People ask where my obsession with tea came from. To be honest, I think as soon as you taste the tea I have tasted, questions will no longer be asked. But, just in case I am biased, I will still attempt to answer this question.

If I think back to my university days, I was caught muttering to myself, ‘I love how tea is that little bit thicker than water‘. No, I have never lived it down. And no, what I said makes no sense. But at the time of saying it I was deep in my own thoughts, oblivious to the world, with a feeling of content. And that is why I love tea. Its the best thinking drink. It is almost like wine, but socially acceptable at all times, doesn’t bring out the alcohol anger, and comes sans (without) hangover. What else could you ask for? (apart from the fact it is also warming, has hundreds of health benefits and has a diverse range of aromas.. of if we are being posh, palettes). More  tea knowledge from the tea obsessive to come.

Alex the anosmic

“Can you smell something burning?” Does that sound familiar Sam? Normally though, when the topic is first touched upon, people start by asking: “What do you smell/taste?” or something along these lines. Yes that’s right, I do not possess the sense of smell, I am anosmic:
Anosmia (/ænˈɒzmiə/) is the inability to perceive odour or a lack of functioning olfaction. (Wikipedia, 2015)
For as long as I can remember I have never had a “nose” and I can’t say that I have ever missed it. You might wonder what it is I can taste while eating and how I manage to cook. As some might have already guessed, I am limited to the five different taste buds found on a human tongue; salt, sour, sweet, bitter and umami (I leave that last one to your own research, dear reader). Cooking, seasoning? I dare say I have roughly the same idea of how much of any herb, spice etc. to put in a dish as any other experienced cook. For anything only detectable via one’s beak, I have to rely on my observation of other people’s reaction.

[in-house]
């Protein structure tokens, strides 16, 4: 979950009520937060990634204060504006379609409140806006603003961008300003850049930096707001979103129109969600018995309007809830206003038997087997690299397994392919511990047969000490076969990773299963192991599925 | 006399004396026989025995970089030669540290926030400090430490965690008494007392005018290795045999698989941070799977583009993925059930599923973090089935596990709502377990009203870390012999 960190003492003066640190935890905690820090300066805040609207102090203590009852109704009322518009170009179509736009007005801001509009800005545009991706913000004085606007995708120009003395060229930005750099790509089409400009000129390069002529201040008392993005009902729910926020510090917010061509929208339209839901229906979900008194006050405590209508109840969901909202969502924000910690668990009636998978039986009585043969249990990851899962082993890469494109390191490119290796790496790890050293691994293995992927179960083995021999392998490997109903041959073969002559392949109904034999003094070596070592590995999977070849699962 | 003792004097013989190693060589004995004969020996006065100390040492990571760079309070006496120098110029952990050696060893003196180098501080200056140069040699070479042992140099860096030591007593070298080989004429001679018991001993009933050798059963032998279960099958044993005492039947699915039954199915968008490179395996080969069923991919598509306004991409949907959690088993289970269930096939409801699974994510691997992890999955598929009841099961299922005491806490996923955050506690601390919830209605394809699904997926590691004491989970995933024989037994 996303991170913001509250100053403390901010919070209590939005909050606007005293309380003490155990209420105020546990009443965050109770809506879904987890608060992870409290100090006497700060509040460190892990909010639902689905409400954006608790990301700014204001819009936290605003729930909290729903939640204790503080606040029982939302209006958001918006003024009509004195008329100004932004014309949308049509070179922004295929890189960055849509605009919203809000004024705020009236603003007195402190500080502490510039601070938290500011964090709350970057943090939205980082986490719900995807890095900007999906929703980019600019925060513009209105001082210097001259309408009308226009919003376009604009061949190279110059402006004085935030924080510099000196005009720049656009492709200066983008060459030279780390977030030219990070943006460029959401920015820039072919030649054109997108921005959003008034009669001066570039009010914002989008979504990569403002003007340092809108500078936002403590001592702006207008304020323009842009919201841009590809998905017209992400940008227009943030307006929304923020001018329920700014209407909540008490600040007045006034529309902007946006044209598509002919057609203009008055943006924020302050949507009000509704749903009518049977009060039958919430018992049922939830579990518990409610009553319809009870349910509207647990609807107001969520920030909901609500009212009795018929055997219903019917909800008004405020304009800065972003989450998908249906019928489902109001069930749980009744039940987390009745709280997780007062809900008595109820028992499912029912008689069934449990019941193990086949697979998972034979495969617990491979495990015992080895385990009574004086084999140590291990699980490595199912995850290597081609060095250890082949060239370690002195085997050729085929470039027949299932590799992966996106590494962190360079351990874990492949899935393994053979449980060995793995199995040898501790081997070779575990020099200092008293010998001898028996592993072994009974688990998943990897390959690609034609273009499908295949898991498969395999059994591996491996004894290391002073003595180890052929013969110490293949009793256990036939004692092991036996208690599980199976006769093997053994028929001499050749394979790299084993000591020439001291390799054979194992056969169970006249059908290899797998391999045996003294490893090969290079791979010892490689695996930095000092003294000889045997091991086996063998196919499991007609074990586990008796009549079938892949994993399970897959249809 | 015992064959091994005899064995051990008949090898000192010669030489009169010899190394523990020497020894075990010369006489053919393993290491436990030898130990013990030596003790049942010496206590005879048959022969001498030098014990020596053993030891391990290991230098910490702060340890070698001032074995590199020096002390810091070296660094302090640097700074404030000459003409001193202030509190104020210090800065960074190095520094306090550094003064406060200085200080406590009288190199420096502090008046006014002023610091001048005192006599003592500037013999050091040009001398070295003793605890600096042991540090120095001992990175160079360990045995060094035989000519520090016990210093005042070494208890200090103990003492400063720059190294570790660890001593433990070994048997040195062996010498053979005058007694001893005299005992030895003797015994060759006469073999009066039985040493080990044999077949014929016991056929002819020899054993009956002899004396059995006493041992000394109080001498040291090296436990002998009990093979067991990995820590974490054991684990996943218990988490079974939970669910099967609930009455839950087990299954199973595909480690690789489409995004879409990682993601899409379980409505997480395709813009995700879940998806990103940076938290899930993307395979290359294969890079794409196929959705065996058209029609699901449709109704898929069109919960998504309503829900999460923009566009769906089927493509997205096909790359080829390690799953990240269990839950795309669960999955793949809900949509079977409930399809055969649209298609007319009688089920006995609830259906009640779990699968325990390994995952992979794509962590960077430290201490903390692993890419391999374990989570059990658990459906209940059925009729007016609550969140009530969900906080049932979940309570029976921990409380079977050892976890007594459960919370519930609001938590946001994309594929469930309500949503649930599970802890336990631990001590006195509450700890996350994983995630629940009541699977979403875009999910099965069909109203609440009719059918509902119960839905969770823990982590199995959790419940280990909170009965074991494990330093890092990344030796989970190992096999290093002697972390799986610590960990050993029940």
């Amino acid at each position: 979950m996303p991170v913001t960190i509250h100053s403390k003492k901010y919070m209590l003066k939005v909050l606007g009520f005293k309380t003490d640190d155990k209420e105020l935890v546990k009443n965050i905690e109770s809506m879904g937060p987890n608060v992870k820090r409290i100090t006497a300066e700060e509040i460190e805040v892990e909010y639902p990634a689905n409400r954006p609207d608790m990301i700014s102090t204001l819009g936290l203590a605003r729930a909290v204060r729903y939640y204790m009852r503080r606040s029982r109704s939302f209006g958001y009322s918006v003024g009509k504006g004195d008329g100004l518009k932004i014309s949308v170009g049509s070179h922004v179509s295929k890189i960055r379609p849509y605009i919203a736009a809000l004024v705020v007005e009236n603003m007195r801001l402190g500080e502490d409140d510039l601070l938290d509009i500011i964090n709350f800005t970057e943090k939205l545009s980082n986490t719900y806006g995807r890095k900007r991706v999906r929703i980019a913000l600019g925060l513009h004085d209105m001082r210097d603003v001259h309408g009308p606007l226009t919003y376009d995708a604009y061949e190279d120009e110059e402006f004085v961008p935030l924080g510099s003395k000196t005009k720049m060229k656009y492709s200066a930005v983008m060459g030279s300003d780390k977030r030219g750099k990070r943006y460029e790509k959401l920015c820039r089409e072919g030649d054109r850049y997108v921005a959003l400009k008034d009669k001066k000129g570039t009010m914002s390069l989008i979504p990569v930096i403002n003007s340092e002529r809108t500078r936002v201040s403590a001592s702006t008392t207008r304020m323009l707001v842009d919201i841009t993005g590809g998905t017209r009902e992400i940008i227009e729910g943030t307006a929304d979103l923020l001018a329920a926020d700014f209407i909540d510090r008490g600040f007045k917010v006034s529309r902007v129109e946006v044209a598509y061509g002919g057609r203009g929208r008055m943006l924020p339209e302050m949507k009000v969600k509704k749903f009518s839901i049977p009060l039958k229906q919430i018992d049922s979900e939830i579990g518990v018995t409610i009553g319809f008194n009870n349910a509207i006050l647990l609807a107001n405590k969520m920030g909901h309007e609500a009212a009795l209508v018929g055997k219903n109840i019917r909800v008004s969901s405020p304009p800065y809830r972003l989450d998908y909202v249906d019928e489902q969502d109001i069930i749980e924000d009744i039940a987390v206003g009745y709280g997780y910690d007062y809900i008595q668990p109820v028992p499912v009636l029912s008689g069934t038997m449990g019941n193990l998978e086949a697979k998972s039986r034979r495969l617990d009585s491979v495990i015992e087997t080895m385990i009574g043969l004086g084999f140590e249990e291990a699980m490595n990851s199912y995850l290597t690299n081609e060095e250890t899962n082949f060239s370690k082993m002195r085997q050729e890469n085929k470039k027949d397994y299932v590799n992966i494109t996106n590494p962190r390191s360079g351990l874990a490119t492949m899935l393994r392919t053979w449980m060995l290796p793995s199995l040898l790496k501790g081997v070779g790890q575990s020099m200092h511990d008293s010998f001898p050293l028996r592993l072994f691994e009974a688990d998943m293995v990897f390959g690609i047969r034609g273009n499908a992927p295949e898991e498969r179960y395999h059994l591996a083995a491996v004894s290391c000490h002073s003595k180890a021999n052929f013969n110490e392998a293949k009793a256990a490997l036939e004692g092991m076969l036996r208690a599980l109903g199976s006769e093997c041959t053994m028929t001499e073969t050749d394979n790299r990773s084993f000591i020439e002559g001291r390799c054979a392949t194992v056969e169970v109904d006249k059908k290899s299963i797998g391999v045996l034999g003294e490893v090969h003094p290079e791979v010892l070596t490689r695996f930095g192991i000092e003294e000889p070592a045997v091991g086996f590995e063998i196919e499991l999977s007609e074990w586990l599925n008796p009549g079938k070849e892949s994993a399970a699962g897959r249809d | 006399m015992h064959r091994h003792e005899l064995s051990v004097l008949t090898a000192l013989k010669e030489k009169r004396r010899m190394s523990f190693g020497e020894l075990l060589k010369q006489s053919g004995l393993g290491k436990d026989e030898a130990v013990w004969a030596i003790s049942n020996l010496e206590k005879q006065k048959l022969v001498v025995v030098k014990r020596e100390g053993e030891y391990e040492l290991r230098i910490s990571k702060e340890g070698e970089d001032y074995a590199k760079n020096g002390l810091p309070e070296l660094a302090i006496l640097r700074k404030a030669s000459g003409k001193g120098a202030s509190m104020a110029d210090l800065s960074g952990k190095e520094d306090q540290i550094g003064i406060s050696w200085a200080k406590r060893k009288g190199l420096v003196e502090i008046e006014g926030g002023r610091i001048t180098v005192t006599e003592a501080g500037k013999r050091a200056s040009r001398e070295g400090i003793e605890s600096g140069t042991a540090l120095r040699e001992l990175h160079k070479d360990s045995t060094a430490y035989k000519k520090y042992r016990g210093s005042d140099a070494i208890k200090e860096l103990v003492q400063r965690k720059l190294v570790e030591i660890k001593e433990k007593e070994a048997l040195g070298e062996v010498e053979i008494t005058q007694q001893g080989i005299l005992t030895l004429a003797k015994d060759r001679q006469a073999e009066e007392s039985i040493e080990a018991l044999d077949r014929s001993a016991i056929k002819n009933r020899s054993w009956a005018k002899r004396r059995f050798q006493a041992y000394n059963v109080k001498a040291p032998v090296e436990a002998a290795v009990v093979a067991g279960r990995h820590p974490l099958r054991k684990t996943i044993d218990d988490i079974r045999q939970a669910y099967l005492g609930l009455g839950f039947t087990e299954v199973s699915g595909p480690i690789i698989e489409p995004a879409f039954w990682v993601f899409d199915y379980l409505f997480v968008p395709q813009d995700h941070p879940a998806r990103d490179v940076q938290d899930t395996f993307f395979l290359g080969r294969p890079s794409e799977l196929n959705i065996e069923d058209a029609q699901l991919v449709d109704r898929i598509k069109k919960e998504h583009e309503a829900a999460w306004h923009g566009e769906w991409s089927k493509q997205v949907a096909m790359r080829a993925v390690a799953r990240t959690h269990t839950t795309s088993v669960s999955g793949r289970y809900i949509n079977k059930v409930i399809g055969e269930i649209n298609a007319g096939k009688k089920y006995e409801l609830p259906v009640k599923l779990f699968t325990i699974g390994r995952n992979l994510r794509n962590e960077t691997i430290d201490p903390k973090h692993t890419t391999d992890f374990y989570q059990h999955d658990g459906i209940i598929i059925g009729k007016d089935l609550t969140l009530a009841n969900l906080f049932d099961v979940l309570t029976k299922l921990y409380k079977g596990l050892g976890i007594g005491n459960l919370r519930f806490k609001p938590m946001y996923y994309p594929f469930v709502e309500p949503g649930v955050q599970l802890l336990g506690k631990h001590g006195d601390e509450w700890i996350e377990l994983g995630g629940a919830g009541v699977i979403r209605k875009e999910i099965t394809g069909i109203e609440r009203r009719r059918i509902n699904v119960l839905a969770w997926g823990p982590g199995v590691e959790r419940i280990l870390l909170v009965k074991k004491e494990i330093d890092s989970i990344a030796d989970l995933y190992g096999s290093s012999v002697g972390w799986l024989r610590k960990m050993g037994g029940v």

So there you have it, technically yes, I am disabled but compared to lacking any of the other senses, I think it is the lesser evil.
Smell you later!

What is food to me?

More than once I felt the need to explain what feels so natural and seems so obvious to me. To put it simply, it is the substance we run on! It is able to make us healthy, occasionally it might make us ill or if it comes to the worst it could even kill us. Food does wield an undeniable influence on our existence which is why, wherever possible, I don’t want food to be able to ‘lie’ to me. A meal should be honest, you should be able to tell what it contains of and it should be fresh or at least in a condition in which it is meant to be eaten (pickles just crossed my mind).

Our first Chinese Tea and Dim Sum Sunday Brunch

This morning we hosted a delightful crowd at our very first Chinese Tea and Dim Sum Sunday Brunch.

Here is a sneak peak at a few items off our dining menu:


铁观音 – Tie Guan Yin – Iron Buddha Oolong Tea
Often referred to as Monkey-picked oolong (an old wives tale, there were no monkeys hurt in themaking of this), this tea has a fresh and fruity flavour (so much so that if you close your eyes, you could be in the tea fields themselves).

龙井绿茶 – LongJing LuCha – Dragon Well Green Tea
One of the most famous teas in China, from Zhejiang Province, this puts all other Green tea to shame with it’s toasty and almost chestnutty flavour.

Dim Sum Dishes

炒菠菜 (Chao Bo Cai)
Lightly fried fresh baby spinach leaves with a splash of soy sauce, a sprinkling of garlic in a Chinese broth. It is extremely simple, elegant and delicious dish and a staple in nearly all Chinese home cooking.

包子 (Bao Zi)
Baozi can be found throughout China, often seen in towers of steamers lining the streets early in the morning, stuffed with anything from meat to custard. Eaten any time from breakfast to an evening snack, this is a Chinese staple. Today we served them in a bamboo steamer with a side of soy sauce and Chinese vinegar. Our buns were stuffed with either red-braised diced butternut squash.

橘子 (Ju Zi)
Tangerines and oranges are considered a lucky food in Chinese tradition which are often eaten during big celebrations. Tangerine in Chinese sounds similar to the word luck and orange sounds like the Chinese word for wealth. The bright orange color of tangerines symbolizes gold. Through the play of words, the Chinese associate the serving of oranges and tangerine as having an abundance of happiness and prosperity. Therefore we served a citrus-mousse filled tangerine in the hope of sending you our guests off happier and fuller (well in food) than they arrived!

If that sounds good to you make sure you keep an eye out for our future brunches!